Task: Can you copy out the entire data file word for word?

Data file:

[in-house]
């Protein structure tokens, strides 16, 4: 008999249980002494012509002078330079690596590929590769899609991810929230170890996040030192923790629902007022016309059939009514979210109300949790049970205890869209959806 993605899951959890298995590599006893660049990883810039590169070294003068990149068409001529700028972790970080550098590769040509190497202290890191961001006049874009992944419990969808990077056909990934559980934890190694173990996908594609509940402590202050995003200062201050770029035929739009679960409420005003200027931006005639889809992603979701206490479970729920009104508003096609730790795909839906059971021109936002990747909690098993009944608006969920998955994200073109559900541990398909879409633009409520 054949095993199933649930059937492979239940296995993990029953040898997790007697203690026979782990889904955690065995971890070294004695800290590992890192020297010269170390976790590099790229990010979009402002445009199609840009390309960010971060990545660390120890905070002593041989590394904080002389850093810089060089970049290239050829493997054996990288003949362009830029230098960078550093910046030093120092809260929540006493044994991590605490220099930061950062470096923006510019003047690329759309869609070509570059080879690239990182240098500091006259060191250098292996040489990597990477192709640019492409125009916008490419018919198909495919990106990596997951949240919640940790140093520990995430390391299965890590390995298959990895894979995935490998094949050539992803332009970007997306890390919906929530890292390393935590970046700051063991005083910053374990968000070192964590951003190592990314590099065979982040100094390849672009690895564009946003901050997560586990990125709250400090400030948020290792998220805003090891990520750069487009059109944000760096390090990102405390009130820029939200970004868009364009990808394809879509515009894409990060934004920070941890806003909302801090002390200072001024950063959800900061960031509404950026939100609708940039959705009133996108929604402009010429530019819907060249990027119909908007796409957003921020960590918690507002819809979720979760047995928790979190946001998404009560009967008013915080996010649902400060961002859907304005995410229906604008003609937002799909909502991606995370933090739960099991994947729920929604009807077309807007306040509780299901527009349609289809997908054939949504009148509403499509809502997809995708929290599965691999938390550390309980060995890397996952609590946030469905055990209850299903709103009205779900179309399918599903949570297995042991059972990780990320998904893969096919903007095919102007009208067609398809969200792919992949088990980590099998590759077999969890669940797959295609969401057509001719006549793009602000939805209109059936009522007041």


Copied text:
[in-house]
């Protein structure tokens, strides 16, 4: 008999249980002494012509002078330079690596590929590769899609991810929230170890996040030192923790629902007022016309059939009514979210109300949790049970205890869209959806 993605899951959890298995590599006893660049990883810039590169070294003068990149068409001529700028972790970080550098590769040509190497202290890191961001006049874009992944419990969808990077056909990934559980934890190694173990996908594609509940402590202050995003200062201050770029035929739009679960409420005003200027931006005639889809992603979701206490479970729920009104508003096609730790795909839906059971021109936002990747909690098993009944608006969920998955994200073109559900541990398909879409633009409520 054949095993199933649930059937492979239940296995993990029953040898997790007697203690026979782990889904955690065995971890070294004695800290590992890192020297010269170390976790590099790229990010979009402002445009199609840009390309960010971060990545660390120890905070002593041989590394904080002389850093810089060089970049290239050829493997054996990288003949362009830029230098960078550093910046030093120092809260929540006493044994991590605490220099930061950062470096923006510019003047690329759309869609070509570059080879690239990182240098500091006259060191250098292996040489990597990477192709640019492409125009916008490419018919198909495919990106990596997951949240919640940790140093520990995430390391299965890590390995298959990895894979995935490998094949050539992803332009970007997306890390919906929530890292390393935590970046700051063991005083910053374990968000070192964590951003190592990314590099065979982040100094390849672009690895564009946003901050997560586990990125709250400090400030948020290792998220805003090891990520750069487009059109944000760096390090990102405390009130820029939200970004868009364009990808394809879509515009894409990060934004920070941890806003909302801090002390200072001024950063959800900061960031509404950026939100609708940039959705009133996108929604402009010429530019819907060249990027119909908007796409957003921020960590918690507002819809979720979760047995928790979190946001998404009560009967008013915080996010649902400060961002859907304005995410229906604008003609937002799909909502991606995370933090739960099991994947729920929604009807077309807007306040509780299901527009349609289809997908054939949504009148509403499509809502997809995708929290599965691999938390550390309980060995890397996952609590946030469905055990209850299903709103009205779900179309399918599903949570297995042991059972990780990320998904893969096919903007095919102007009208067609398809969200792919992949088990980590099998590759077999969890669940797959295609969401057509001719006549793009602000939805209109059936009522007041």